Behavior Modification for Tiered Communities
How to use the manual
1. Download the Dashboard in your preferred format.
2. Work your way through the prompts on this page in order.
3. Once your Dashboard is complete, start taking action based on your new information by implementing the triggers you have identified.
4. Use the Tool Library to help you make your new insights an everyday part of your community.
THE CONSTELLATION EQUATION
The Constellation Equation is made up of two main elements that together form the the basis for keeping your community under control.
In a circular community it looks like this:
CONTAINER + INFLUENCE = CONTROL
The container consists of your values, modifications, and guidelines while the influence is made up of triggers.
So, in reality the equation looks like this:
(VALUES+MODIFICATIONS+GUIDELINES) + TRIGGERS = CONTROL
Since this is an equation meant to be used in practice, not in theory, it also has a built in reality check.
Control consists of desired actions and impacts.
That brings us to a final breakdown of the equation like this:
(VALUES+MODIFICATIONS+GUIDELINES) + TRIGGERS = (ACTIONS+IMPACTS)
This gives you a natural order for building a solid foundation for your community as well as a tool for trouble shooting.
Let's start by getting all of your building blocks in place.
A tiered community functions as a container within which members have the opportunity to evolve towards higher levels. Members are encouraged to be active and take on leadership roles within their current tiers.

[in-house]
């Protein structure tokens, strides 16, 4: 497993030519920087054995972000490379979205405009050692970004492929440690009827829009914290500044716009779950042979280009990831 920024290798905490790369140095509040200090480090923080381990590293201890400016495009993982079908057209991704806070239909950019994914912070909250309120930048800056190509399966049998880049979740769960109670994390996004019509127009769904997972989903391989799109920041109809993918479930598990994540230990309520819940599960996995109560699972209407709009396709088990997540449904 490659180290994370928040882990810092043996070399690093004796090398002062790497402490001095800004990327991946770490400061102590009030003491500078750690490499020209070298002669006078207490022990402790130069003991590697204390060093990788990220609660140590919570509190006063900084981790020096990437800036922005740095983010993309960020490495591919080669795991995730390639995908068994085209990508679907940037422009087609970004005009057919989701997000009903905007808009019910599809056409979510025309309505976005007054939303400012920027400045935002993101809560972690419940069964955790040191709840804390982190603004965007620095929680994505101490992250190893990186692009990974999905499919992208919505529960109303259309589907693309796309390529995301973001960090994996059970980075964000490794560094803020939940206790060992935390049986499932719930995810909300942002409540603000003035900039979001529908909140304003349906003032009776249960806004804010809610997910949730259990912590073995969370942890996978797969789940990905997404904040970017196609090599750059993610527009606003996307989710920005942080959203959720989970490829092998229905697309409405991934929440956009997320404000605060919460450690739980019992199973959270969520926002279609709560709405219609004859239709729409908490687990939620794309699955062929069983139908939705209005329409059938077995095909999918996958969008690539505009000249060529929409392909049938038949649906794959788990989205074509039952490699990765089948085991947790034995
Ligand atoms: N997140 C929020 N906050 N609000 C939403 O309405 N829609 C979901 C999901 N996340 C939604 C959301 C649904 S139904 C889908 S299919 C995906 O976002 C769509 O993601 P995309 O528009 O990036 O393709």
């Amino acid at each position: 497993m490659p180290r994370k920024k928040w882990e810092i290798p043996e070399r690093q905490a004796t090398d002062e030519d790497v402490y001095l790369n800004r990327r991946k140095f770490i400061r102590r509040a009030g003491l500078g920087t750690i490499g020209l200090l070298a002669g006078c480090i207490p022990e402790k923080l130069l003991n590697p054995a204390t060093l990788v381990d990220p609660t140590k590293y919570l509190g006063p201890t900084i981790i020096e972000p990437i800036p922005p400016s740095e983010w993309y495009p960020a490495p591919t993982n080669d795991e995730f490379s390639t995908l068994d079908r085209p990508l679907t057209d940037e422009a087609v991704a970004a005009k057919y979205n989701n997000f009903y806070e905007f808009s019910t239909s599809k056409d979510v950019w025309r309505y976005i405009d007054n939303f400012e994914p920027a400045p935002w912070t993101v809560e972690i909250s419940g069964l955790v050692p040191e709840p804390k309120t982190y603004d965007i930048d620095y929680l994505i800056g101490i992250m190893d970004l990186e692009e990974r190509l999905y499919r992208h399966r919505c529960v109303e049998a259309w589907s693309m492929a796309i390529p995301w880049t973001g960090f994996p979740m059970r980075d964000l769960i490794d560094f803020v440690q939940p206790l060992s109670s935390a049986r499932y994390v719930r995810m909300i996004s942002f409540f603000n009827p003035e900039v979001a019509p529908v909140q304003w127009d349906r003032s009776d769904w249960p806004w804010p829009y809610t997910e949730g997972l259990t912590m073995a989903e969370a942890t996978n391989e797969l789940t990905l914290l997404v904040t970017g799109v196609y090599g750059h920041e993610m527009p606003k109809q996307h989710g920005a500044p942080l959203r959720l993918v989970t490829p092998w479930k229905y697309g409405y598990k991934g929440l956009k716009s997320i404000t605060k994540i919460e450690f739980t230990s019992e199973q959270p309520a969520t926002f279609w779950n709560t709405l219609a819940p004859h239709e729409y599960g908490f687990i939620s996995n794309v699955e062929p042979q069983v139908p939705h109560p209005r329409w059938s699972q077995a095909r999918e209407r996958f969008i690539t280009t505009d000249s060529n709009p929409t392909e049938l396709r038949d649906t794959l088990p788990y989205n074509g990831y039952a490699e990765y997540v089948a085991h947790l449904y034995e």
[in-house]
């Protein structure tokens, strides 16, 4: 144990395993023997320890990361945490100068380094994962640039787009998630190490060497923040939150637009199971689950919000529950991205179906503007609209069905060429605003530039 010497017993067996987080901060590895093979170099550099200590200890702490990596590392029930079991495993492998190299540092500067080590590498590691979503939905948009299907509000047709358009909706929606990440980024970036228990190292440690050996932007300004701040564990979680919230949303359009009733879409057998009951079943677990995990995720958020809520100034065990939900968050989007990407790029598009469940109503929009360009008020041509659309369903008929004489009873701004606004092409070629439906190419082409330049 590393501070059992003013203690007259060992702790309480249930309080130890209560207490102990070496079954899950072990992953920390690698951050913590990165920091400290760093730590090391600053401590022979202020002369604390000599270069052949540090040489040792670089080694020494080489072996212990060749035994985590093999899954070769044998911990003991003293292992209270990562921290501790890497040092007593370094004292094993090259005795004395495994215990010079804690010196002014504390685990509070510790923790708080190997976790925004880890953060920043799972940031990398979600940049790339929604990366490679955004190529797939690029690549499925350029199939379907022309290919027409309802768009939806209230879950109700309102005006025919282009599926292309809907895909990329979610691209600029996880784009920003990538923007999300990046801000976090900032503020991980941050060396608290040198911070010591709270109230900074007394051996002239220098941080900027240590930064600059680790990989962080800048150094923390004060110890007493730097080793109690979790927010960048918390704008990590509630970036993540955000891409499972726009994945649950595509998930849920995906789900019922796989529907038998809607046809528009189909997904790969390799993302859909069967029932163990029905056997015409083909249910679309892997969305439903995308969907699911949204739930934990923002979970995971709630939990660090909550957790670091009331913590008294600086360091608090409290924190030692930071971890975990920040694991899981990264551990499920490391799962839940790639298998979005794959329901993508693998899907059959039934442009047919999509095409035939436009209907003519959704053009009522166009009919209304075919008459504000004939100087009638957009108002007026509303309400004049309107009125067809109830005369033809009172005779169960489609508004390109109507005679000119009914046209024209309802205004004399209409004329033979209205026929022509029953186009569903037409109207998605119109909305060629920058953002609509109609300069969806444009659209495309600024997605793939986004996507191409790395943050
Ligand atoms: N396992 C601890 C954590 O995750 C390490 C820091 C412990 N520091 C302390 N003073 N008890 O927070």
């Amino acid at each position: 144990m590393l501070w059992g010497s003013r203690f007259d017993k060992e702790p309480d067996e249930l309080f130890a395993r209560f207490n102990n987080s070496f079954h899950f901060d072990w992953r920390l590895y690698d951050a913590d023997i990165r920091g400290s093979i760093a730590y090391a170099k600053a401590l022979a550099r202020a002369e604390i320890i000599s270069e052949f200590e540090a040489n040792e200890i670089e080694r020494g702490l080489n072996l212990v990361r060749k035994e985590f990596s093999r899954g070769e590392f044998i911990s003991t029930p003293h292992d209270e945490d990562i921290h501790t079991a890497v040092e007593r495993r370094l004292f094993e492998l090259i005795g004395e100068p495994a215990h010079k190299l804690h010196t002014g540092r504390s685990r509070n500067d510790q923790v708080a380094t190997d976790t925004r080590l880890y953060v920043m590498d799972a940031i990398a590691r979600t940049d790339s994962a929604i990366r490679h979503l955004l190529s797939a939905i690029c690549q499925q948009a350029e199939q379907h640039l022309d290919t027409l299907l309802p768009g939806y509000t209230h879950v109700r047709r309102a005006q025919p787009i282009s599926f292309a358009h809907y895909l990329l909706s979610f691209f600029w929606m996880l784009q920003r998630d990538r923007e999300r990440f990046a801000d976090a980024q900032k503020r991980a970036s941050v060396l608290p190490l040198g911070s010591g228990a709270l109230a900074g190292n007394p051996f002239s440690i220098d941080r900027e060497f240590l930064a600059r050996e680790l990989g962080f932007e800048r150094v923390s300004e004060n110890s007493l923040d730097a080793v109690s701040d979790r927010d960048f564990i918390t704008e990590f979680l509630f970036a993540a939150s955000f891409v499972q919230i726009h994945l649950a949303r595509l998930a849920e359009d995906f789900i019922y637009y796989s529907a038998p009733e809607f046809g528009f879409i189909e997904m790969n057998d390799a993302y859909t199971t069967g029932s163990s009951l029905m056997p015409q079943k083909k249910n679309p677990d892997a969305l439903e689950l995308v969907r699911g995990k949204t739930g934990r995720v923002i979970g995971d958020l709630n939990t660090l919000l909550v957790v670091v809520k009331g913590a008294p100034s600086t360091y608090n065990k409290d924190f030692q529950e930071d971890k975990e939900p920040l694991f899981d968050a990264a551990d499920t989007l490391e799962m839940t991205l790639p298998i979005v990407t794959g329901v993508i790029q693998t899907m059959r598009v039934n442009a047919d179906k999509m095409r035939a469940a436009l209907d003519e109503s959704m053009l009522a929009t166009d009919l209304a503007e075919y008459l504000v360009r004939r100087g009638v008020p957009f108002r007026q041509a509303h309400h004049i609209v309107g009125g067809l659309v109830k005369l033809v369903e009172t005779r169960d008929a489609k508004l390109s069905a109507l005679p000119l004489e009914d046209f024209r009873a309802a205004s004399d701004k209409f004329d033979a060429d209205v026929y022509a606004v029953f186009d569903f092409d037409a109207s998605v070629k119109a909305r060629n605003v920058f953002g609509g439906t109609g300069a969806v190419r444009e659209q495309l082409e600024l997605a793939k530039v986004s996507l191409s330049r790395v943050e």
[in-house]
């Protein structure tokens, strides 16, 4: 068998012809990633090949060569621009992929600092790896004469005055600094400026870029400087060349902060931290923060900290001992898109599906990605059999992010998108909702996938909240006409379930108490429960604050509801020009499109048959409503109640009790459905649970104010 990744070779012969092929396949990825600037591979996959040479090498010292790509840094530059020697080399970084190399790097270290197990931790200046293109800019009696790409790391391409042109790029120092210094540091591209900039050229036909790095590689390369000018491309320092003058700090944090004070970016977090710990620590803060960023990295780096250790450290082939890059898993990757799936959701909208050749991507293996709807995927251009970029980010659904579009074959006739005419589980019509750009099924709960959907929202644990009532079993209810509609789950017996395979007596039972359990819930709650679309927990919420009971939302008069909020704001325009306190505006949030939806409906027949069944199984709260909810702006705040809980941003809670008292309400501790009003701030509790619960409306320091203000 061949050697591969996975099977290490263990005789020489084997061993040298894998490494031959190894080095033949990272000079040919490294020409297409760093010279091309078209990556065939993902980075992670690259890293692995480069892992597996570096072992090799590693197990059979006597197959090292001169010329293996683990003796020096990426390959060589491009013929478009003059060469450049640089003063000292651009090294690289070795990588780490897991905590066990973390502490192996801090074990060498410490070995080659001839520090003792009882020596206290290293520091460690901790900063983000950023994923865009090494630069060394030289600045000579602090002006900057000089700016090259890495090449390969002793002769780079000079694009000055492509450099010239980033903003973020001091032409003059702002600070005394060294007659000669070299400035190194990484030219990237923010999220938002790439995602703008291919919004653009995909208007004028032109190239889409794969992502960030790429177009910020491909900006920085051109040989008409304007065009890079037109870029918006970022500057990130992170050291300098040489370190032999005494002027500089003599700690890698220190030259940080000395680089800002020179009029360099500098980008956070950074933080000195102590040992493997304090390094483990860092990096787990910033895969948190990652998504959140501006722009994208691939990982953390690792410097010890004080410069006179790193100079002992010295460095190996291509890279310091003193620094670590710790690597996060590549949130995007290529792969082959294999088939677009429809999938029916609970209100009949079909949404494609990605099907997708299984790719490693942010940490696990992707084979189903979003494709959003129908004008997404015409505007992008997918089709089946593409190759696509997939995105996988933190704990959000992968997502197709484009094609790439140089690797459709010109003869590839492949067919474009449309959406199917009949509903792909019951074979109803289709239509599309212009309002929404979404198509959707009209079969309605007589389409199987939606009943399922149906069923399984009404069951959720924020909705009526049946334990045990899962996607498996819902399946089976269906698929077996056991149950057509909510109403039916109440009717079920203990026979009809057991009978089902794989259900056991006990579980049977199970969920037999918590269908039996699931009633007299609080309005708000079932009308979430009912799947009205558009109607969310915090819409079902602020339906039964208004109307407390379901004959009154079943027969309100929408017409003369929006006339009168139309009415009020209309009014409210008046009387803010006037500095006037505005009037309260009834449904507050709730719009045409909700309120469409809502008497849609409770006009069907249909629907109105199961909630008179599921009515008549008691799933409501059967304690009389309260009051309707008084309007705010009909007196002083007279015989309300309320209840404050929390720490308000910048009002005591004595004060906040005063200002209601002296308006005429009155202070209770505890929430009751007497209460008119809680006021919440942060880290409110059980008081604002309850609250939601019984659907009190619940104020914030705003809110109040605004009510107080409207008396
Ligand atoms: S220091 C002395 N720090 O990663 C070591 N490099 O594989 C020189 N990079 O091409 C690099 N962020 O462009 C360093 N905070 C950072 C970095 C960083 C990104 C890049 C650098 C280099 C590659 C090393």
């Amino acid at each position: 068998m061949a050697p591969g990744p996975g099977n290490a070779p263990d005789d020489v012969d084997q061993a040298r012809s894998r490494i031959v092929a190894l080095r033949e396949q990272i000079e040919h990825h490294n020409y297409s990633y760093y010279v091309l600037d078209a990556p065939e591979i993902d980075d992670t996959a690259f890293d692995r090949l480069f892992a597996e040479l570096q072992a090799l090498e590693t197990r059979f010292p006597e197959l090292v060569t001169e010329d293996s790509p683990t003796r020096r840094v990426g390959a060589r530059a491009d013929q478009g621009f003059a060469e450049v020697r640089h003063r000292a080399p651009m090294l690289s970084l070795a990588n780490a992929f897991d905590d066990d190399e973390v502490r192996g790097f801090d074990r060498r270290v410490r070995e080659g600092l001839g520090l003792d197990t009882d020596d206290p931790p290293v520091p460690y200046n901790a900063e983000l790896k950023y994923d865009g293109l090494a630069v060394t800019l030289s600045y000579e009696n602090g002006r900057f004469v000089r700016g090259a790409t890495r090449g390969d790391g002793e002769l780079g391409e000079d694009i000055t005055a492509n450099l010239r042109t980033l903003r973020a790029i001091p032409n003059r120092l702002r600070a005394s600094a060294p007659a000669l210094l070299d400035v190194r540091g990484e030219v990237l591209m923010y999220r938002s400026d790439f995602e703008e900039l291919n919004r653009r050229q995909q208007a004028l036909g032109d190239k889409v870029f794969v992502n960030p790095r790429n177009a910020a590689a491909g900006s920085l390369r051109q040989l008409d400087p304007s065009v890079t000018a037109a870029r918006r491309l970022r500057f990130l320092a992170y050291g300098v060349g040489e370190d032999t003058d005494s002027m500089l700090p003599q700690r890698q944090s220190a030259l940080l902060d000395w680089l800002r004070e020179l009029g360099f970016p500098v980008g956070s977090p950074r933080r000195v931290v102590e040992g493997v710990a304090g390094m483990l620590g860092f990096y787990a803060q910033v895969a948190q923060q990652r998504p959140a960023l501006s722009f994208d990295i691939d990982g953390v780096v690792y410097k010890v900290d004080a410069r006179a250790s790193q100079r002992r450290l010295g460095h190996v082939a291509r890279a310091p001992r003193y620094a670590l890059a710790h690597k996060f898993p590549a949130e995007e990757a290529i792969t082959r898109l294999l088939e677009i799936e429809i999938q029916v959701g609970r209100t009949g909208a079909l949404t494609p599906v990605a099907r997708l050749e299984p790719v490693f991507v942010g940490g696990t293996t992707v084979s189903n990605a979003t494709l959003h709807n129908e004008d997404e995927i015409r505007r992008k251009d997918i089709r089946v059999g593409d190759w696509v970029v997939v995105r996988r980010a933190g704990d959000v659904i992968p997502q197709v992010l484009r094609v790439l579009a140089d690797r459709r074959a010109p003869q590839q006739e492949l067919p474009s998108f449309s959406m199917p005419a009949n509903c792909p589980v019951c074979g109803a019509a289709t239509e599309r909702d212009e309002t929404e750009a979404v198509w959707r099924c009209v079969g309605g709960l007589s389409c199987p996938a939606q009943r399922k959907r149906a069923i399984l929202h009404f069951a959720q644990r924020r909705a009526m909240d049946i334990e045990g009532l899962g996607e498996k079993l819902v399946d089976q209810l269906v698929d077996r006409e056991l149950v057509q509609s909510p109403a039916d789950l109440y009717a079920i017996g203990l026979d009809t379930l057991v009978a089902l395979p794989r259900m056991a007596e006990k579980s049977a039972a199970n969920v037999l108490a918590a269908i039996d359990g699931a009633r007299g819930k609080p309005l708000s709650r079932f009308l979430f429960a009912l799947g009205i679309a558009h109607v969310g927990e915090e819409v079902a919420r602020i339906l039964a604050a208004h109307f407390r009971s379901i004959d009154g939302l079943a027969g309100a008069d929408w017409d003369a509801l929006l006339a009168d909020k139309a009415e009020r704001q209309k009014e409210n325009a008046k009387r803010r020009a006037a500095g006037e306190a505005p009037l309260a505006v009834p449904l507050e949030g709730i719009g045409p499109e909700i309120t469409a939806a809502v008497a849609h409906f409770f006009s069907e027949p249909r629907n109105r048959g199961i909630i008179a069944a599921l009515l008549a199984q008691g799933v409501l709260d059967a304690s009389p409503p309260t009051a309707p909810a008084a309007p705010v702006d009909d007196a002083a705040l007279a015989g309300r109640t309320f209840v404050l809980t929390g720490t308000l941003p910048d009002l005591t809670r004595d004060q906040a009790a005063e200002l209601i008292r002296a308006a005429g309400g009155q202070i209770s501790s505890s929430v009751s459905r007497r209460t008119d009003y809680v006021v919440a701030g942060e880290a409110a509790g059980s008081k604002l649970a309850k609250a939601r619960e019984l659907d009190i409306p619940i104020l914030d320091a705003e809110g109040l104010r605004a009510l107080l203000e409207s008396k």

The organized leadership facilitates the process for members to become leaders within each tier as they evolve towards the next tier.
Indicators that your community is most likely circular:
- There is a knowledge and/or experience ladder for the members to climb.
- Information and activities is gated within each tier.
- Members are invited to become leaders as they evolve within a tier.
Examples of tiered communities includes the Girls Scouts of the USA, and Amnesty International.
Before you continue, make sure that your community truly is a tiered one by comparing it with the two other types.
BOUNDARIES + PURPOSE
Values are made up of purpose and boundaries. In a tiered community the purpose sets up the container for each tier and the boundaries maintain the division between the tiers.
The purpose determines what activities and information should be shared along with what types of initiative the members can take.
The boundaries determines the criteria for each tier and how members can evolve within the community.
An easy way for you to set up your first boundaries is to list the exact criteria for members of each tier. Then list the purpose of the community within each tier.
As your community grows you will need to continuously revisit the boundaries and the purpose to make sure that members move through the tiers having the right credentials and while also achieving the purpose of each tier.
The most important job the values in a tiered community is to maintain the evolutionary structure of the community.